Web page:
The decision of the Obama Administration’s chief housing czar to reject principal mortgage reductions to underwater homeowners at risk of foreclosure is another blow to the U.S. housing market, and will result in at least 750,000 additional foreclosures, according to a Housing Predictor analysis.
The heated debate over forgiving mortgage principal is one of the most emotionally charged debates of our time. But the most important aspect of the argument is the good that mortgage reductions would do for the U.S. economy as a whole and neighborhoods in cities severely damaged by the foreclosure crisis. Each and every foreclosure financially damages the economy, and hurts neighborhoods and communities where the homes are located, sending property values lower for every homeowner.
It’s isn’t that forgiving principal is a good thing, but given the dire straits of the national economy, unemployment and the orchestration of Wall Street and the banks colluding against the U.S. consumer it is the best option given the selection of alternatives. Without principal mortgage forgiveness, more people will be forced to walk away from their homes because they cannot afford mortgage payments.
More mortgage holders will also feel it is hopeless to hold on to their underwater homes. A greater number of the underemployed will give up making mortgage payments they have struggled to pay each month, and more and more consumers will feel that the U.S. housing market will never recover in their lifetimes, leading to more negative sentiment.
This feeling, which is known as "the wealth effect" is the greatest issue standing between the government and homeowners. The “wealth effect” has been studied for decades by college professors and sociologists. Yet FHFA Acting Administrator Edward DeMarco saw little reason to improve this integral aspect of the housing market by endorsing principal reductions, which now inevitably delivers a severe blow to the housing market.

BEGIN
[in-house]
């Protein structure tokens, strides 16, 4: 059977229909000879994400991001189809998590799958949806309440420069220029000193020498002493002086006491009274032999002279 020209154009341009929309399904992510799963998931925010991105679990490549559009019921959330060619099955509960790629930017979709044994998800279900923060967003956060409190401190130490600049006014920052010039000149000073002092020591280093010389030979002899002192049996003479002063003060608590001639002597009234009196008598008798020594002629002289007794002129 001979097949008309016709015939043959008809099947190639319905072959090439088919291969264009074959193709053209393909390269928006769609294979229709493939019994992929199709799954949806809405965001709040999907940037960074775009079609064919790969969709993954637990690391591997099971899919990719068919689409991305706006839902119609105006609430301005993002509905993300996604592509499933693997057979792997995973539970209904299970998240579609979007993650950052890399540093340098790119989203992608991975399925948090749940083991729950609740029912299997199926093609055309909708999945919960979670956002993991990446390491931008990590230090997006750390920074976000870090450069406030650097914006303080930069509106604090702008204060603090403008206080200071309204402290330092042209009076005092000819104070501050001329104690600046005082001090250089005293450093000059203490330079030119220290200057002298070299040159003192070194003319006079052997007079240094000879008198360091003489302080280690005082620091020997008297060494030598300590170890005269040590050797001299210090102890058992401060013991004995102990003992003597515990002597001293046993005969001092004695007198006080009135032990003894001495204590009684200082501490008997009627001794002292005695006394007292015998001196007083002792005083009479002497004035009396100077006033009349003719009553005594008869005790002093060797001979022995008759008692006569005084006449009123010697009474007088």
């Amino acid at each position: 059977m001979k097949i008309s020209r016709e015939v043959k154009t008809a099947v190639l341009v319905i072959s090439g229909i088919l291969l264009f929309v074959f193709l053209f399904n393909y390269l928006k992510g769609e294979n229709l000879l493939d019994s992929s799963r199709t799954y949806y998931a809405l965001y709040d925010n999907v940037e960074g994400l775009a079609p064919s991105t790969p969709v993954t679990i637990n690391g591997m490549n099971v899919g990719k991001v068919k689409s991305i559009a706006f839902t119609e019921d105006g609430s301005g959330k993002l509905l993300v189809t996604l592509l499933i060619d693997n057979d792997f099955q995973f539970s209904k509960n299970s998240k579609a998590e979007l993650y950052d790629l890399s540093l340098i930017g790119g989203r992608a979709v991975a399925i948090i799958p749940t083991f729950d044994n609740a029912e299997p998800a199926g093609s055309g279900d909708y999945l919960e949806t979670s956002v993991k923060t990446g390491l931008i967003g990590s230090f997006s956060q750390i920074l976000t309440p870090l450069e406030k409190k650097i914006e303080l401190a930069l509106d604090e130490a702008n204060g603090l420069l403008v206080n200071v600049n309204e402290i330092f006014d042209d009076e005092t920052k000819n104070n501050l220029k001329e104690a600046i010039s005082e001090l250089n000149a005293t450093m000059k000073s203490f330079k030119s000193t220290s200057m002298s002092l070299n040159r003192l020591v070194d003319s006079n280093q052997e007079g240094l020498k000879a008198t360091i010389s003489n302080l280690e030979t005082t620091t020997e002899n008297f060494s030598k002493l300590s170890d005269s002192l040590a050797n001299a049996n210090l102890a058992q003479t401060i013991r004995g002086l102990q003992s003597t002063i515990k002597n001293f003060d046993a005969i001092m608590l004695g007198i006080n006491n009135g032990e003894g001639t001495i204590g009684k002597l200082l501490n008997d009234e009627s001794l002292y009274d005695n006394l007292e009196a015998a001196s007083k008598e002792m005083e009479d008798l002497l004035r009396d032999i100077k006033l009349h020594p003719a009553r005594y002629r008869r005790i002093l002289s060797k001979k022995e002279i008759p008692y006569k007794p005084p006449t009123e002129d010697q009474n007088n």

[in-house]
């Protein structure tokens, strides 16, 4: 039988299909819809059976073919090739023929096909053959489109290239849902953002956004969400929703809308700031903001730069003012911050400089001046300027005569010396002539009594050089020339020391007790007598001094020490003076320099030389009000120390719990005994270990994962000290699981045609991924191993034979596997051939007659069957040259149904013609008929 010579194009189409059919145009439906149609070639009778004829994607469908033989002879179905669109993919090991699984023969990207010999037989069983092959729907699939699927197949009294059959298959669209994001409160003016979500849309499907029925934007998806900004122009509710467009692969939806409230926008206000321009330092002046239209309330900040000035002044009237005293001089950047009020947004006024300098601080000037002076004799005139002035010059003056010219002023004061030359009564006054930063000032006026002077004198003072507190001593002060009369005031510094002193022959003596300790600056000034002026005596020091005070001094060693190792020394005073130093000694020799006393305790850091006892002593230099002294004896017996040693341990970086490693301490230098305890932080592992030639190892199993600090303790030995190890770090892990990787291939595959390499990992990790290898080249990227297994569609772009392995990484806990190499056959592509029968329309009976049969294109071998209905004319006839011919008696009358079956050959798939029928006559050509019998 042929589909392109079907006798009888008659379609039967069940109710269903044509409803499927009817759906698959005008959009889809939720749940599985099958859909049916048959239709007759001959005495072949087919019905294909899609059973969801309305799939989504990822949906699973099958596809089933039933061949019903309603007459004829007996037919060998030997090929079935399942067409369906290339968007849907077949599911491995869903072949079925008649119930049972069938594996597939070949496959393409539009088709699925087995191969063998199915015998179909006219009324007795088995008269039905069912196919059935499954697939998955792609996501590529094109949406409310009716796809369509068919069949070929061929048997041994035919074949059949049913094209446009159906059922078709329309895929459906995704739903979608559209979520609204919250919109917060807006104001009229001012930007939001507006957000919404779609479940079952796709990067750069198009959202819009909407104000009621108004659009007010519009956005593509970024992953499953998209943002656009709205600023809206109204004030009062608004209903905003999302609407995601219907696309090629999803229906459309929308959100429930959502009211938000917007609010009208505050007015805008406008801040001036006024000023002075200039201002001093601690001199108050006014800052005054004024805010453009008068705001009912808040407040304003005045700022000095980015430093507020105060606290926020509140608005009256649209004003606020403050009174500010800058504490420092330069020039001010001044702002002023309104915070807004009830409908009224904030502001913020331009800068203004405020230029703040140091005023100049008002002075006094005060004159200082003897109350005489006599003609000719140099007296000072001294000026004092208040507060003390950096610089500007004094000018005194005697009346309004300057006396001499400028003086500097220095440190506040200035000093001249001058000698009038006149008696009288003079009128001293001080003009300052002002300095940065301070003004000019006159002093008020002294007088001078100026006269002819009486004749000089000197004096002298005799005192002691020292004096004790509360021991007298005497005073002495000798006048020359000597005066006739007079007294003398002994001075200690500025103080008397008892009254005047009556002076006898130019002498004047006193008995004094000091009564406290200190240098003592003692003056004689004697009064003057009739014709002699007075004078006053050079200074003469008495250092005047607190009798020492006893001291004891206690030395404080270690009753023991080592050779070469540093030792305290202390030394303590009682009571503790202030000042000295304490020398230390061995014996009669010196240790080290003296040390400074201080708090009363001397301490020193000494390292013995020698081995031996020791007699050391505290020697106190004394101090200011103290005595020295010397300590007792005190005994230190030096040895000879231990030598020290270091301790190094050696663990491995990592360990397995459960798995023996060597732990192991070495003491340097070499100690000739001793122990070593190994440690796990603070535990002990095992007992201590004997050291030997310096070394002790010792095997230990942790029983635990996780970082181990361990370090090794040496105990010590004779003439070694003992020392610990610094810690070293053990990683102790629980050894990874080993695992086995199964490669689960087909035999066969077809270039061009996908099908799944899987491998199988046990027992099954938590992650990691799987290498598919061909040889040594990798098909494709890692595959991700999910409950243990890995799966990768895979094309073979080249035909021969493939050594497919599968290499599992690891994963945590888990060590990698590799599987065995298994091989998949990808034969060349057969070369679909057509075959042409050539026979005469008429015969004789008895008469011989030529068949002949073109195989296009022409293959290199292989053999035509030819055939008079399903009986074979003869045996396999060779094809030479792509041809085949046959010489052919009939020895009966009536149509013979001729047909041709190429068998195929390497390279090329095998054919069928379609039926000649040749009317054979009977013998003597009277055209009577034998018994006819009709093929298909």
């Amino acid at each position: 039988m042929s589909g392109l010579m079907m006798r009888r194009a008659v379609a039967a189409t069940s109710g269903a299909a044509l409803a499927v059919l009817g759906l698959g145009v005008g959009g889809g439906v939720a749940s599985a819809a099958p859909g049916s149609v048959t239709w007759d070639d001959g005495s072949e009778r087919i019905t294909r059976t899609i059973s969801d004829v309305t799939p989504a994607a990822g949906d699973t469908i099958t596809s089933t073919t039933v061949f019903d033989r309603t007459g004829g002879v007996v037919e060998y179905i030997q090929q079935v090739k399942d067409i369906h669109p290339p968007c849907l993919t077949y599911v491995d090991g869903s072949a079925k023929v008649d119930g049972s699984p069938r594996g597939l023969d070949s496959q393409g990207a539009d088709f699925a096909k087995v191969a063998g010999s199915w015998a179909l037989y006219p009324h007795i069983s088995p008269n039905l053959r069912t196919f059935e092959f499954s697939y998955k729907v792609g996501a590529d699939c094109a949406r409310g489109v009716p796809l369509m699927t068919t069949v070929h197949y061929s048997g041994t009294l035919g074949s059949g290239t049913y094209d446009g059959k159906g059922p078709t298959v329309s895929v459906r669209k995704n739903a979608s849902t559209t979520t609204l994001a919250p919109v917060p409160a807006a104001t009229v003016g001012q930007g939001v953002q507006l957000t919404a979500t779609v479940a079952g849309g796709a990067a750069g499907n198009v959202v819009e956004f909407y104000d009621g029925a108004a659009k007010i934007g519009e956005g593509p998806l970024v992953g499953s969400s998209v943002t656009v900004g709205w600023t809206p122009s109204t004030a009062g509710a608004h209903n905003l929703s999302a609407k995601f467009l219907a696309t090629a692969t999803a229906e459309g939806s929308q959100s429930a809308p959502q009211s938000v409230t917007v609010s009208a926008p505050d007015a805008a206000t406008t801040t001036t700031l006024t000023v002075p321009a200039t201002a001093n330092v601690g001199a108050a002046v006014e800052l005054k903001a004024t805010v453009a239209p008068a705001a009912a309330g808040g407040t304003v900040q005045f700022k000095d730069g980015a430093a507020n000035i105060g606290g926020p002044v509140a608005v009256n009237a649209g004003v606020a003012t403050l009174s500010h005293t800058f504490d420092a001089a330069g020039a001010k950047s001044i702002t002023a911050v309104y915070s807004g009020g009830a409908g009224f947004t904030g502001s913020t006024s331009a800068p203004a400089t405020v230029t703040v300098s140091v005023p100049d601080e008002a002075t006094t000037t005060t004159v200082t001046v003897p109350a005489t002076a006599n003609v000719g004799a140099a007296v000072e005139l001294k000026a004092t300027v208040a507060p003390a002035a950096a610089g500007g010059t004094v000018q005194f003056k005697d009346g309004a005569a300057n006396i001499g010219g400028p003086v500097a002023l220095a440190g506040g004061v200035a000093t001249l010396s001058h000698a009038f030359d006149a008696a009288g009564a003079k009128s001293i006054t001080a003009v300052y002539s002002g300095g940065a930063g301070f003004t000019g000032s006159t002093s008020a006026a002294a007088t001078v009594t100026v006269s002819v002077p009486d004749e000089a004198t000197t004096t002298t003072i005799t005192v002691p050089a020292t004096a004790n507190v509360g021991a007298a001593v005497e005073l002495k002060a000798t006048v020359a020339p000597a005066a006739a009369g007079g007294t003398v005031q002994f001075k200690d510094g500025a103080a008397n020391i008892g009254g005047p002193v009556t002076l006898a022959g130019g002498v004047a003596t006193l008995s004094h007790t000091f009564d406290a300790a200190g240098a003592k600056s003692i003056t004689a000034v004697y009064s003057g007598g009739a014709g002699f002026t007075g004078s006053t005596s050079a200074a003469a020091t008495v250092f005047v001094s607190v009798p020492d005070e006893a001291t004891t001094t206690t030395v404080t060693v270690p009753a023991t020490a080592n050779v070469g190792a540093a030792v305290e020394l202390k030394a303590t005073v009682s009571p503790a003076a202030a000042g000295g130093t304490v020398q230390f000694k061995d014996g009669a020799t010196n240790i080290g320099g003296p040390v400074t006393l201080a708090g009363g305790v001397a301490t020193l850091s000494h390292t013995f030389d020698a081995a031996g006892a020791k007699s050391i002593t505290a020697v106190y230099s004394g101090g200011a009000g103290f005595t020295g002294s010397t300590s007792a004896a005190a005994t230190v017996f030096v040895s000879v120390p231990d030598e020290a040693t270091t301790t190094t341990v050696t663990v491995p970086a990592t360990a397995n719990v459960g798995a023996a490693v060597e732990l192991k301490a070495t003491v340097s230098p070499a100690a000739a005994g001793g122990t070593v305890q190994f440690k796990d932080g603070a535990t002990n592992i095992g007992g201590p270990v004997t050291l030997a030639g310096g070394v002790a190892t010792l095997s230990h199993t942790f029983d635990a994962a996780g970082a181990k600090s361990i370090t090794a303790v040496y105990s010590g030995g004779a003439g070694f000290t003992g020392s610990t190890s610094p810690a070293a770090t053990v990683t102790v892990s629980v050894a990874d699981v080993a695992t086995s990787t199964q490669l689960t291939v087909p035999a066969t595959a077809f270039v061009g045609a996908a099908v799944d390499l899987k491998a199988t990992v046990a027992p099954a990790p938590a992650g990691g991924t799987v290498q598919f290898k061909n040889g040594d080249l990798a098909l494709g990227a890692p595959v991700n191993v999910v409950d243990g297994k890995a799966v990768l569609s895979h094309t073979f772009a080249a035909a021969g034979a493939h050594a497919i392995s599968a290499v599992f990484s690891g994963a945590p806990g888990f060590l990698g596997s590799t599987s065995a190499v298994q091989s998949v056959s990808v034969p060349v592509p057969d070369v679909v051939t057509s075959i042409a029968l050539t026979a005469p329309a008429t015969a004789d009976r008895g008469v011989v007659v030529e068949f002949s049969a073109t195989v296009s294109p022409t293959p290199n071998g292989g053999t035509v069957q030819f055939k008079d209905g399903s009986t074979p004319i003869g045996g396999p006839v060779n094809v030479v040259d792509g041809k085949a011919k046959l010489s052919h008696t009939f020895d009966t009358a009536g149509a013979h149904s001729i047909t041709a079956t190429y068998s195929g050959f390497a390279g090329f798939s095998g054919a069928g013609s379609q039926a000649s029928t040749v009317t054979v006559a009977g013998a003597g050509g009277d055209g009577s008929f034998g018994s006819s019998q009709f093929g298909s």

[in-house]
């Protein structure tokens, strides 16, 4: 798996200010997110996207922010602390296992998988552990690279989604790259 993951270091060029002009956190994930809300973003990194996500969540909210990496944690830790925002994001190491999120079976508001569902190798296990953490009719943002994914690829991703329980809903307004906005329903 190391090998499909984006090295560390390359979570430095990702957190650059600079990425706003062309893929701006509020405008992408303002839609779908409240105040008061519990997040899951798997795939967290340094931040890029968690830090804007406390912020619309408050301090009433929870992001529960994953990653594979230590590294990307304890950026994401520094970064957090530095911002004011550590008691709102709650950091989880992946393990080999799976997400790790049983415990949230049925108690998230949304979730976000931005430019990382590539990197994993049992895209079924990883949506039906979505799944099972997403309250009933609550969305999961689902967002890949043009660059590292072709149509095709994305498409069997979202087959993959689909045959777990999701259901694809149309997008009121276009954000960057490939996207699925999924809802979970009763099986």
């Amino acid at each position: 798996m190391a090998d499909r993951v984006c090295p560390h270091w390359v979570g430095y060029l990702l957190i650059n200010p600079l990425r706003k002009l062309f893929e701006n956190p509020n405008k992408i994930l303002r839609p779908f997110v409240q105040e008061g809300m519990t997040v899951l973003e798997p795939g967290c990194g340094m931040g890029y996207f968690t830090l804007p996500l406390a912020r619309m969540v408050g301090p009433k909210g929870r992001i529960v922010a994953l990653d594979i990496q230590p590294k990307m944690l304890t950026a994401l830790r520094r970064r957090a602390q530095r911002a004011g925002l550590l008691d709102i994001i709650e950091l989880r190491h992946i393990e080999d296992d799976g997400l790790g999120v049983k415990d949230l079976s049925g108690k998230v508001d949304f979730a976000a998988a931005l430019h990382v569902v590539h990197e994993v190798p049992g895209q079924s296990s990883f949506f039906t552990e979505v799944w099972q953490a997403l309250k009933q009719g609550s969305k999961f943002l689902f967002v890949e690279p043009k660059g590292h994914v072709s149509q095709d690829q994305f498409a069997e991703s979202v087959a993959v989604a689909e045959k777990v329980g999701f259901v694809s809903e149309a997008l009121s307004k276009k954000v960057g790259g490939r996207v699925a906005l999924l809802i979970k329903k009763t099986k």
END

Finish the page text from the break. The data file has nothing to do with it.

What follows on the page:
In the end, DeMarco chose "political correctness" over the good of all people with upcoming elections.
“FHFA has concluded that the anticipated benefits do not outweigh the costs and risks,” said DeMarco in a statement released on the FHFA website. “Given our multiple responsibilities to conserve the assets of Fannie Mae and Freddie Mac, maximize assistance to homeowners to avoid foreclosures, and minimize the expense of such assistance to taxpayers, FHFA concluded that HAMP PRA did not clearly improve foreclosure avoidance."
As an Obama administration appointee, DeMarco missed the opportunity to help the "small guy" but instead chose to side with lenders who managed the overzealous lending practices to nearly destroy the U.S. economy. The money to pay for the program could come from the unused surplus of the Troubled Assets and Relief Program already approved by Congress.
The government was forced to takeover Fannie and Freddie and is now in the position of bailing out the lenders with at least another 750,000 foreclosures as a result.